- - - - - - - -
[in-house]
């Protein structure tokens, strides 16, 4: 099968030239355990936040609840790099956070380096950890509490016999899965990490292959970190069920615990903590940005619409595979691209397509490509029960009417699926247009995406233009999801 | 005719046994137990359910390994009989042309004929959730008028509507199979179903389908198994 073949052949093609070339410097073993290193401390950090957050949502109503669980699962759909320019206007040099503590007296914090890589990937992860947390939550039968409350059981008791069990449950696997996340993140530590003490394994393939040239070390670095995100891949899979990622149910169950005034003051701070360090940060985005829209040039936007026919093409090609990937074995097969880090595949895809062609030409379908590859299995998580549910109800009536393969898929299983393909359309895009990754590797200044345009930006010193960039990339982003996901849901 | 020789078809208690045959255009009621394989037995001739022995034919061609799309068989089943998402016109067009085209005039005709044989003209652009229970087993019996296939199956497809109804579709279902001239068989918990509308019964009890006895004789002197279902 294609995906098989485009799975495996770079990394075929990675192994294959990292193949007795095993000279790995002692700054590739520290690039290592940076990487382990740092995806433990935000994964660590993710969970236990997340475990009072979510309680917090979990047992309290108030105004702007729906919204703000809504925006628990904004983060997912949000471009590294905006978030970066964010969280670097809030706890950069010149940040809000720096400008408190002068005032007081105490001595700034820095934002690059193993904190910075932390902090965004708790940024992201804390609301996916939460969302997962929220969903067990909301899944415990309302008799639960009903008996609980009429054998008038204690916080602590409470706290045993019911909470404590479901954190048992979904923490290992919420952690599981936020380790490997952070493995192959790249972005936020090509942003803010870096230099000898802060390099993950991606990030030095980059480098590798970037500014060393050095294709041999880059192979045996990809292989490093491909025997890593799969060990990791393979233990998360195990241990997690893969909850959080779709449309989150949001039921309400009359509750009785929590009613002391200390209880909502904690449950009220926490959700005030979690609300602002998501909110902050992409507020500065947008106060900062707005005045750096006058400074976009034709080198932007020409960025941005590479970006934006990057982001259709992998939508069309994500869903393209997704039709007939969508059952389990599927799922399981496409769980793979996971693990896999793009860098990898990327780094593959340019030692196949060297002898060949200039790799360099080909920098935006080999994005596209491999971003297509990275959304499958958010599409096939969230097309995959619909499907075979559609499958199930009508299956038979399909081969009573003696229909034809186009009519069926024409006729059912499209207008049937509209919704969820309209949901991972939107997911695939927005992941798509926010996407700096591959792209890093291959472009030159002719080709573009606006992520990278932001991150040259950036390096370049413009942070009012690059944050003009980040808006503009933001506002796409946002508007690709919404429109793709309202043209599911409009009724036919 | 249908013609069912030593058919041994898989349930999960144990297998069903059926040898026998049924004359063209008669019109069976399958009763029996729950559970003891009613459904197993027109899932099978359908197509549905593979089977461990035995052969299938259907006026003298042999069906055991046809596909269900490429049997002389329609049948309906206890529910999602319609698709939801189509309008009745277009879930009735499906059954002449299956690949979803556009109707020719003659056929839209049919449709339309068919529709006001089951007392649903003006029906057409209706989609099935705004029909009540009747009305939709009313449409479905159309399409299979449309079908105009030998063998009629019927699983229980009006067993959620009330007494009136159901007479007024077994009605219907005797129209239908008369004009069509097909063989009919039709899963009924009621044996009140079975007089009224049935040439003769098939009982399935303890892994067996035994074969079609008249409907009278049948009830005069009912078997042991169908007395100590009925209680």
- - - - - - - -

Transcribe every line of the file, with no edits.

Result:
[in-house]
């Protein structure tokens, strides 16, 4: 099968030239355990936040609840790099956070380096950890509490016999899965990490292959970190069920615990903590940005619409595979691209397509490509029960009417699926247009995406233009999801 | 005719046994137990359910390994009989042309004929959730008028509507199979179903389908198994 073949052949093609070339410097073993290193401390950090957050949502109503669980699962759909320019206007040099503590007296914090890589990937992860947390939550039968409350059981008791069990449950696997996340993140530590003490394994393939040239070390670095995100891949899979990622149910169950005034003051701070360090940060985005829209040039936007026919093409090609990937074995097969880090595949895809062609030409379908590859299995998580549910109800009536393969898929299983393909359309895009990754590797200044345009930006010193960039990339982003996901849901 | 020789078809208690045959255009009621394989037995001739022995034919061609799309068989089943998402016109067009085209005039005709044989003209652009229970087993019996296939199956497809109804579709279902001239068989918990509308019964009890006895004789002197279902 294609995906098989485009799975495996770079990394075929990675192994294959990292193949007795095993000279790995002692700054590739520290690039290592940076990487382990740092995806433990935000994964660590993710969970236990997340475990009072979510309680917090979990047992309290108030105004702007729906919204703000809504925006628990904004983060997912949000471009590294905006978030970066964010969280670097809030706890950069010149940040809000720096400008408190002068005032007081105490001595700034820095934002690059193993904190910075932390902090965004708790940024992201804390609301996916939460969302997962929220969903067990909301899944415990309302008799639960009903008996609980009429054998008038204690916080602590409470706290045993019911909470404590479901954190048992979904923490290992919420952690599981936020380790490997952070493995192959790249972005936020090509942003803010870096230099000898802060390099993950991606990030030095980059480098590798970037500014060393050095294709041999880059192979045996990809292989490093491909025997890593799969060990990791393979233990998360195990241990997690893969909850959080779709449309989150949001039921309400009359509750009785929590009613002391200390209880909502904690449950009220926490959700005030979690609300602002998501909110902050992409507020500065947008106060900062707005005045750096006058400074976009034709080198932007020409960025941005590479970006934006990057982001259709992998939508069309994500869903393209997704039709007939969508059952389990599927799922399981496409769980793979996971693990896999793009860098990898990327780094593959340019030692196949060297002898060949200039790799360099080909920098935006080999994005596209491999971003297509990275959304499958958010599409096939969230097309995959619909499907075979559609499958199930009508299956038979399909081969009573003696229909034809186009009519069926024409006729059912499209207008049937509209919704969820309209949901991972939107997911695939927005992941798509926010996407700096591959792209890093291959472009030159002719080709573009606006992520990278932001991150040259950036390096370049413009942070009012690059944050003009980040808006503009933001506002796409946002508007690709919404429109793709309202043209599911409009009724036919 | 249908013609069912030593058919041994898989349930999960144990297998069903059926040898026998049924004359063209008669019109069976399958009763029996729950559970003891009613459904197993027109899932099978359908197509549905593979089977461990035995052969299938259907006026003298042999069906055991046809596909269900490429049997002389329609049948309906206890529910999602319609698709939801189509309008009745277009879930009735499906059954002449299956690949979803556009109707020719003659056929839209049919449709339309068919529709006001089951007392649903003006029906057409209706989609099935705004029909009540009747009305939709009313449409479905159309399409299979449309079908105009030998063998009629019927699983229980009006067993959620009330007494009136159901007479007024077994009605219907005797129209239908008369004009069509097909063989009919039709899963009924009621044996009140079975007089009224049935040439003769098939009982399935303890892994067996035994074969079609008249409907009278049948009830005069009912078997042991169908007395100590009925209680």